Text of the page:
CHOICES : A Sourcebook of Reproductive Health Care in Maryland

Early Symptoms of Pregnancy

Early Signs of Pregnancy

You might think that it would be pretty easy to know if you are pregnant. It turns out that it can actually be trickier than you might think – there are some common signs that you might be pregnant (see below) but you can have some or all of these symptoms, and not be pregnant. It’s also true that you can be pregnant and have none of these symptoms. Some of these signs are the same things you might feel just before you get your period.

Possible signs that you might be pregnant[1]:

  • Missed periods
  • Periods with a lighter flow or shorter duration than usual
  • Breast tenderness
  • Nausea and/or vomiting
  • Frequent urination (you have to pee a lot)
  • Changes in appetite (super hungry or not hungry at all)
  • Fatigue (you feel very tired or sleepy)
  • Feeling bloated and/or cramping
  • Changes in digestion (constipation, heartburn, etc.)
  • Abdominal enlargement (your belly gets bigger)
  • Clothes feel tighter
  • Mood changes

How Can I Know for Sure? The good news is that when used as directed, pregnancy tests are highly reliable, 97-99% accurate. If you think you might be pregnant, the only way to know for sure is to take a pregnancy test.

How Does a Pregnancy Test Work? When you are pregnant, your body produces a special hormone called human chorionic gonadotropin (HCG) (a.k.a. the pregnancy hormone). A pregnancy test detects whether or not your body has made HCG. Most pregnancy tests, like the ones you see in commercials, search for HCG in someone’s urine (or pee), but it can also be found through a blood test (which is given in a doctor’s office).

Where Can I Get a Pregnancy Test? You can take a pregnancy test at your doctor’s office, a local clinic or health center, or you can buy an at-home test at drug stores and some grocery stores. It’s a good idea to purchase two kits (or a kit with more than one than one test) and take the tests a few days apart - if it’s really early in the pregnancy, it’s possible that your body hasn’t made enough HCG to be detected by the test –this way you can be sure of the results. And it’s always good to check the expiration date before you buy a test. Beware of organizations offering "free” pregnancy tests—they may be crisis pregnancy centers who give out false information on birth control, pregnancy, and abortion. You can learn more about these centers—and how to spot them—at itslies.org

If You are Pregnant:
Read the "What are my options?” page to learn more about carrying a healthy pregnancy, adoption, and abortion.

If You are NOT Pregnant:

  • This may be a good time to choose a method of birth control. Check out our Birth Control page to learn more about your birth control options.
  • If you are already using birth control, consider whether you should choose a more effective method. Each woman reacts differently to birth control, so it can take a while to find the method that is best for you. Also, your needs may change over time – the birth control that worked for you at 17 may not be the same one you want at 32.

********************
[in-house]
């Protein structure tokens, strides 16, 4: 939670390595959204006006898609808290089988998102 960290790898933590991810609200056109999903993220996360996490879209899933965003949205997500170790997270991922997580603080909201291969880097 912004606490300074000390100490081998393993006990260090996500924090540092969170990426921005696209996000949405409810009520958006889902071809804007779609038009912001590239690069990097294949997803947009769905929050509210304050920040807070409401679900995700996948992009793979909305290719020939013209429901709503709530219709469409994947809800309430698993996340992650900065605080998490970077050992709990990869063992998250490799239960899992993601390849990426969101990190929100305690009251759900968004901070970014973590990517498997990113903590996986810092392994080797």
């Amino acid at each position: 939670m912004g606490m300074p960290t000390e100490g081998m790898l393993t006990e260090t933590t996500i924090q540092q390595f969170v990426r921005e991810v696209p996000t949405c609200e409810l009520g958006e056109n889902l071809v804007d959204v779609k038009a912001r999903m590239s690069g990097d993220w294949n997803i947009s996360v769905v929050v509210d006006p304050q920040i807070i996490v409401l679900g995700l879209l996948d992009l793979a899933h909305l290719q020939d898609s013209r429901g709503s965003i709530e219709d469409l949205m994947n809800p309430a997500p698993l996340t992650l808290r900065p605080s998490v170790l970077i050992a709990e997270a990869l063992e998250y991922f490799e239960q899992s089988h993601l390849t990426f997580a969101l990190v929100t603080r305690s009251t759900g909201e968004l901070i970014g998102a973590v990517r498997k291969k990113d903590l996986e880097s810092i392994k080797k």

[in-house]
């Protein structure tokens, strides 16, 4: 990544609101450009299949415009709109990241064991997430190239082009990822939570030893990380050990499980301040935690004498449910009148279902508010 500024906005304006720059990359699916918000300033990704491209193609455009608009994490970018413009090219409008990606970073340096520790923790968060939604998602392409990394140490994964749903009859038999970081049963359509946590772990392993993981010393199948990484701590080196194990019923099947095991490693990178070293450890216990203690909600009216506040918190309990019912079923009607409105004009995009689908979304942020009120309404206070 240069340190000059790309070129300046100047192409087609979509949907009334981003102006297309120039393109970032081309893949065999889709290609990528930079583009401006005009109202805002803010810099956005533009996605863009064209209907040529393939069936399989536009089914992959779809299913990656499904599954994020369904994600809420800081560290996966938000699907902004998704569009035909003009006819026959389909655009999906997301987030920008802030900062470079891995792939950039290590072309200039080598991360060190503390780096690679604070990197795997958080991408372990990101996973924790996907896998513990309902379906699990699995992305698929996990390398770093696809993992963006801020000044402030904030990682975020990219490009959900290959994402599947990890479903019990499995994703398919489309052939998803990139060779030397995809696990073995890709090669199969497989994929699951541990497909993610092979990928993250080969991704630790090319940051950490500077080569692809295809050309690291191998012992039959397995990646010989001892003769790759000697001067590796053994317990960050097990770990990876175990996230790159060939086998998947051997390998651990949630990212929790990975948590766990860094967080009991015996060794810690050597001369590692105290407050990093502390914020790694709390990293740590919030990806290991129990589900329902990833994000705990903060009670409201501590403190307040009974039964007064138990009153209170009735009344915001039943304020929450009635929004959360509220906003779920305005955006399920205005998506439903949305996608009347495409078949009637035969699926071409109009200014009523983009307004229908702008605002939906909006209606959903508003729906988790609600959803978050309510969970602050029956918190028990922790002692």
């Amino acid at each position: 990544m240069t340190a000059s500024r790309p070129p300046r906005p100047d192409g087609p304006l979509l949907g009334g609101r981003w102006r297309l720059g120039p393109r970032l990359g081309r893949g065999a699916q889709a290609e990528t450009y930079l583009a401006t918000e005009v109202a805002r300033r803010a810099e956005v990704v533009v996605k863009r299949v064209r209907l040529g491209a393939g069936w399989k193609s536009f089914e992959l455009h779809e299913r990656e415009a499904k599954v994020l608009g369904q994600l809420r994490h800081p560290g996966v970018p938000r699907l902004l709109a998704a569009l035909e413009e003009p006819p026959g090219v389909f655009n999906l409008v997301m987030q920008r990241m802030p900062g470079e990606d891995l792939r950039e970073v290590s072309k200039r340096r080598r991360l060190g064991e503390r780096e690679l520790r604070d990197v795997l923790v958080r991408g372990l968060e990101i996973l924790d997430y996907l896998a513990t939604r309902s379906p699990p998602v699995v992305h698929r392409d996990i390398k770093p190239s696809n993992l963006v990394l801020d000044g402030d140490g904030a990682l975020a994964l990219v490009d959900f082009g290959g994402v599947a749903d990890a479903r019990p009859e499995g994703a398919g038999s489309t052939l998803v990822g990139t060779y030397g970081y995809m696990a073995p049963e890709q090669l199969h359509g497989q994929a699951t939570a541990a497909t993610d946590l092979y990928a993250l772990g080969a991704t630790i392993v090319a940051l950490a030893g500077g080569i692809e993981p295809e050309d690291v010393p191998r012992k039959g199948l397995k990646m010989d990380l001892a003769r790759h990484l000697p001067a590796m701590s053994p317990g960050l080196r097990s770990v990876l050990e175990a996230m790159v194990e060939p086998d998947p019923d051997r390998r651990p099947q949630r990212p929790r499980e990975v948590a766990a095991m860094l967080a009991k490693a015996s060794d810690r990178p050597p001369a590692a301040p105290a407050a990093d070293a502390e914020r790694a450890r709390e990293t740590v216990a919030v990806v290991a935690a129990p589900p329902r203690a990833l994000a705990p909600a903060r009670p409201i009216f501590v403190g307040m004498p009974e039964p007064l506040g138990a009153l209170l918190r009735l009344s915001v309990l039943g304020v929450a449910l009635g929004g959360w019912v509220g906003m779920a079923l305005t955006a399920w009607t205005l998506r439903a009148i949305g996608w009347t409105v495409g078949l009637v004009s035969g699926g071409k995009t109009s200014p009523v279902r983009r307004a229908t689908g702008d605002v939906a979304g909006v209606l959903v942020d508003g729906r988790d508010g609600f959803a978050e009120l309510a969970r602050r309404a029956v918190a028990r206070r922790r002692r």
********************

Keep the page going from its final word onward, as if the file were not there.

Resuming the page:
How to know if you had a Miscarriage:

Spontaneous abortion, commonly known as miscarriage, is the involuntary loss of a pregnancy before the 20th week. Having a miscarriage can be physically and emotionally hard for any woman and couple. If you experience any or all of these symptoms, it is important to contact your health care provider or a medical facility to evaluate if you could be having a miscarriage:

  • Mild to severe back pain (often worse than normal menstrual cramps)
  • Weight loss
  • White-pink mucus secretion
  • True contractions (very painful happening every 5-20 minutes)
  • Brown or bright red bleeding with or without cramps (20-30% of all pregnancies can experience some bleeding in early pregnancy, with about 50% of those resulting in normal pregnancies)
  • Tissue with clot like material passing from the vagina
  • Sudden decrease in signs of pregnancy

These signs may be caused by a condition that is less serious than miscarriage, but you should have a health care provider check you to be safe.

Why do Miscarriages happen? Miscarriage is very rarely due to something the woman did or did not do during the pregnancy. Most miscarriages occur because the fetus isn't developing normally. Abnormalities are rarely understood, it's often difficult to determine what causes them.

How common are Miscarriages? About 10 to 20 percent of known pregnancies, and as many as 50 percent of all pregnancies, end in miscarriage. Many times, a miscarriage happens so early that a person doesn’t know they are pregnant. These miscarriages can seem like a regular period. Miscarriage is a relatively common experience — but that doesn't make it any easier.

What are the consequences of having a Miscarriage? Having a miscarriage can result in physical and emotional difficulties. Don’t be afraid to reach out to your doctor and support groups to express your concerns and feelings (access links on the Additional Resources page).

Will having a Miscarriage result in difficulties to have future healthy pregnancies? Having a miscarriage doesn't mean you can't have a healthy baby. Talk to your doctor for more information about future pregnancies. If you suffer a miscarriage it is important to know that you are not alone. There are numerous services available linking women with similar experiences and helping answer any questions you may have.



[1] "Am I Pregnant?" National Abortion Federation (NAF).www.prochoice.org/pregnant/ami/index.html(last visited July 13, 2015)

 


A publication of the NARAL Pro-Choice Maryland Fund
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